I am wondering if we will be overshadowed this Christmas.
Will we be overshadowed by greed, fear, injustice, sadness?
These are all very real things in our lives.
Or will we be overshadowed by the power of the Most High.
Will we stand in awe of what God is doing, will do.
Will we risk the faith to say, “Here am I, the servant of the Lord; let it be with me according to your word.”

What would have happened if Mary had not accepted God’s proposal?
This would have been a very different story.
God would have taken another path, and done something different.
But in faith Mary accepts what the angle says.

If you have heard me preach before you will know I am not big on our personal choices.
I just don’t believe that much of what happens to us we can choose.
Most of what happens in our lives is out of our control, and we too often operate with the illusion of control.
But here is this exception.
We don’t choose faith, but we do accept it.
We do accept God and God’s plan for our lives.
It overshadows the fear that we feel, the uncertainty we have, and the other things that seem to overshadow our lives.

And in this final week of advent we light a candle for peace.
We seek a peace that seems so elusive, so out of our abilities to obtain it.
But if we are willing to allow God to overshadow us, through everything else we can see peace in our lives.
What Mary does is surrender to the idea that she is not in control.
And in faith we can too.
Here am I.
I don’t fully understand.
I am worried about what this will mean.
I don’t know what will happen next.
But Lord I stand in faith.
I stand here putting my life into your hands.
That is what Christmas brings us, an unbelievable story.
It is a story about a broken world, hurting, afraid, doubtful, and full of violence.
And into the middle of that we are met with something unexplainable that overshadows everything else.
And we stand in awe and wonder.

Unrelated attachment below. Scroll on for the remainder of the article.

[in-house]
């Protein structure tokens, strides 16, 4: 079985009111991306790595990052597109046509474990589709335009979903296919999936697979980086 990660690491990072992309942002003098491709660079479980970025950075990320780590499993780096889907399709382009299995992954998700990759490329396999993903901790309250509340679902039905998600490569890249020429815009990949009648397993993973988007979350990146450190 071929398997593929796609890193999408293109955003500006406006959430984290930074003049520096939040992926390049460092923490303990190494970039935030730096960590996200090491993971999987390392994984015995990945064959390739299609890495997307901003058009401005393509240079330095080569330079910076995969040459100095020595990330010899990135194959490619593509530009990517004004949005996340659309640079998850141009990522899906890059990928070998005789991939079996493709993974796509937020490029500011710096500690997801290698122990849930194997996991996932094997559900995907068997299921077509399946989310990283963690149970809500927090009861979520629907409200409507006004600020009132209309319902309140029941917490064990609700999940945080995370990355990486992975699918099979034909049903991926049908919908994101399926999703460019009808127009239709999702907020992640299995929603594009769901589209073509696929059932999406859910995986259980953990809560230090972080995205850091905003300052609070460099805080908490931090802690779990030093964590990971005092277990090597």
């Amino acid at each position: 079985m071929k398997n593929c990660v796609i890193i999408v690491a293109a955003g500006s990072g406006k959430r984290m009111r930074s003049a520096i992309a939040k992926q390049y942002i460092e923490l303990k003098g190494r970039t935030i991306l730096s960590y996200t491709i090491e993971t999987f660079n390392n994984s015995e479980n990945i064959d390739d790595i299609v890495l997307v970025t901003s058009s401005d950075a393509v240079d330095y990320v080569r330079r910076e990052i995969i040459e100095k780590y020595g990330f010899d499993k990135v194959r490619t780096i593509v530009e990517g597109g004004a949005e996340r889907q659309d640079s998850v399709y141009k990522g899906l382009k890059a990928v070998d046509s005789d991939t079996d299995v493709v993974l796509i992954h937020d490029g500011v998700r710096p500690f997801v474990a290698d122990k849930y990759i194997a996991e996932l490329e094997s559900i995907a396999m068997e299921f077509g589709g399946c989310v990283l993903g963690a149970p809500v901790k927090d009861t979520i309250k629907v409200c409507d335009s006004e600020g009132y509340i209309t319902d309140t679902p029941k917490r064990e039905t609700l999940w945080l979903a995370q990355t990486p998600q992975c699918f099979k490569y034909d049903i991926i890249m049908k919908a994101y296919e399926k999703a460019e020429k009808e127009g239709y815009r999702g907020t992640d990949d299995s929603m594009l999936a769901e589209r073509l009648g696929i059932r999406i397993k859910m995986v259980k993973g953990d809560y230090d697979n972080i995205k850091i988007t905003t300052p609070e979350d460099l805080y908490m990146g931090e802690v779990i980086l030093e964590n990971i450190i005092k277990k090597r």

We find in that story faith in something too marvelous for us to explain.
We find God who was willing to give up heavenly majesty walk among us, to dwell with us.
We find a God willing to be born a vulnerable baby.

Only in faith can we embrace such a story.
But what I think we find is when we are able to accept this story in faith than we are overshadowed by its beauty, wonder, and might.
We are overshadowed to know that we don’t have a God that doesn’t understand what it is to be week and mild, like us.
We have a God that is weak and mild for us.
We don’t have a God that we have to guess about what it means.
We have a God that came down and showed us what true love, hope, joy, and peace look like.
We have a God who risks becoming a human out of love for all humanity.

And that is what stands out.
That is what overshadows us this Christmas season.
It overshadows all the decorations, sadness, brokenness, and injustice that we experience and know.
May that be what your Christmas is about.
Clearing away the greens and lights to see God come down to overshadow us, and the Holy Spirit comes upon us.
So we might say with Mary that we to don’t understand the plan and we too are doubtful, but here we are, we stand in faith.
May God overshadow you this Christmas so that you know the hope, love, joy, and peace that comes with believing.

No comments:

Post a Comment